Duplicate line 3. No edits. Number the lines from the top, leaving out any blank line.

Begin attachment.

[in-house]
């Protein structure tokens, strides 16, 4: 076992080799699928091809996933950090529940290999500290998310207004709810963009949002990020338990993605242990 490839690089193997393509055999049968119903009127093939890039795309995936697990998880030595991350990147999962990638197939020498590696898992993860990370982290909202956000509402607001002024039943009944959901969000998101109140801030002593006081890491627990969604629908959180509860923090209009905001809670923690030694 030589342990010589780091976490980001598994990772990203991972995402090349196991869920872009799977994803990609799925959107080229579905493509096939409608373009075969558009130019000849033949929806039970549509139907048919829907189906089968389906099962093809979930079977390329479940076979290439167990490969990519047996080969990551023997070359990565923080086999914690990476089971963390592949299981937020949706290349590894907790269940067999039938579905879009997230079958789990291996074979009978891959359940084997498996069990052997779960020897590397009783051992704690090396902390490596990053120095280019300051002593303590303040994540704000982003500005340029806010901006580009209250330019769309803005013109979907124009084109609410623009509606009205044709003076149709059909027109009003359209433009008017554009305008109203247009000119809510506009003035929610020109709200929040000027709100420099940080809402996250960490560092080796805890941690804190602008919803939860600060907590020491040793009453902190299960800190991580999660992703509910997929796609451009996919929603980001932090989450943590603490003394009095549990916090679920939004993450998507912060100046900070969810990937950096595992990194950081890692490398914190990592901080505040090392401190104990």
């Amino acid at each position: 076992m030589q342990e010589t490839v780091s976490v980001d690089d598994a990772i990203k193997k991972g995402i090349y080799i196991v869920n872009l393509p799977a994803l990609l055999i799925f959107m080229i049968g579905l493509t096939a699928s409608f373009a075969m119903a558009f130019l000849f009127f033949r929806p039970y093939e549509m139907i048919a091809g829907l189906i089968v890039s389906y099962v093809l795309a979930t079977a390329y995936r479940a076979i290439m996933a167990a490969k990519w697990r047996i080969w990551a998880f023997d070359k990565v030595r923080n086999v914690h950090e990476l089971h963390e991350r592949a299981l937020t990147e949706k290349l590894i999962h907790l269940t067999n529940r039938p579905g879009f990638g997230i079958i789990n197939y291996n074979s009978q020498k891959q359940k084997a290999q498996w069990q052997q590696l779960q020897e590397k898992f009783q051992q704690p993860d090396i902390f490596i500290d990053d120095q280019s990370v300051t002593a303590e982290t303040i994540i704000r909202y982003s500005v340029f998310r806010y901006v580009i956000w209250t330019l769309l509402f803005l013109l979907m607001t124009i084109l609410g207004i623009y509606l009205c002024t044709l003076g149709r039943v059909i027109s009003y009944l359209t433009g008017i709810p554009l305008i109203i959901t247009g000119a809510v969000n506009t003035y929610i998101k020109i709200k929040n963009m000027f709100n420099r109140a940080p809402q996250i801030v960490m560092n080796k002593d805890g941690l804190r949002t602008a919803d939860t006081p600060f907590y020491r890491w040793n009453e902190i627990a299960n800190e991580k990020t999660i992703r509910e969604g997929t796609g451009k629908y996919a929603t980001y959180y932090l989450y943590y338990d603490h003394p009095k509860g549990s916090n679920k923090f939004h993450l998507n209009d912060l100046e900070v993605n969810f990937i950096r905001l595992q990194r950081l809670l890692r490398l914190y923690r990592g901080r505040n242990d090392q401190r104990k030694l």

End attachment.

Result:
């Amino acid at each position: 076992m030589q342990e010589t490839v780091s976490v980001d690089d598994a990772i990203k193997k991972g995402i090349y080799i196991v869920n872009l393509p799977a994803l990609l055999i799925f959107m080229i049968g579905l493509t096939a699928s409608f373009a075969m119903a558009f130019l000849f009127f033949r929806p039970y093939e549509m139907i048919a091809g829907l189906i089968v890039s389906y099962v093809l795309a979930t079977a390329y995936r479940a076979i290439m996933a167990a490969k990519w697990r047996i080969w990551a998880f023997d070359k990565v030595r923080n086999v914690h950090e990476l089971h963390e991350r592949a299981l937020t990147e949706k290349l590894i999962h907790l269940t067999n529940r039938p579905g879009f990638g997230i079958i789990n197939y291996n074979s009978q020498k891959q359940k084997a290999q498996w069990q052997q590696l779960q020897e590397k898992f009783q051992q704690p993860d090396i902390f490596i500290d990053d120095q280019s990370v300051t002593a303590e982290t303040i994540i704000r909202y982003s500005v340029f998310r806010y901006v580009i956000w209250t330019l769309l509402f803005l013109l979907m607001t124009i084109l609410g207004i623009y509606l009205c002024t044709l003076g149709r039943v059909i027109s009003y009944l359209t433009g008017i709810p554009l305008i109203i959901t247009g000119a809510v969000n506009t003035y929610i998101k020109i709200k929040n963009m000027f709100n420099r109140a940080p809402q996250i801030v960490m560092n080796k002593d805890g941690l804190r949002t602008a919803d939860t006081p600060f907590y020491r890491w040793n009453e902190i627990a299960n800190e991580k990020t999660i992703r509910e969604g997929t796609g451009k629908y996919a929603t980001y959180y932090l989450y943590y338990d603490h003394p009095k509860g549990s916090n679920k923090f939004h993450l998507n209009d912060l100046e900070v993605n969810f990937i950096r905001l595992q990194r950081l809670l890692r490398l914190y923690r990592g901080r505040n242990d090392q401190r104990k030694l």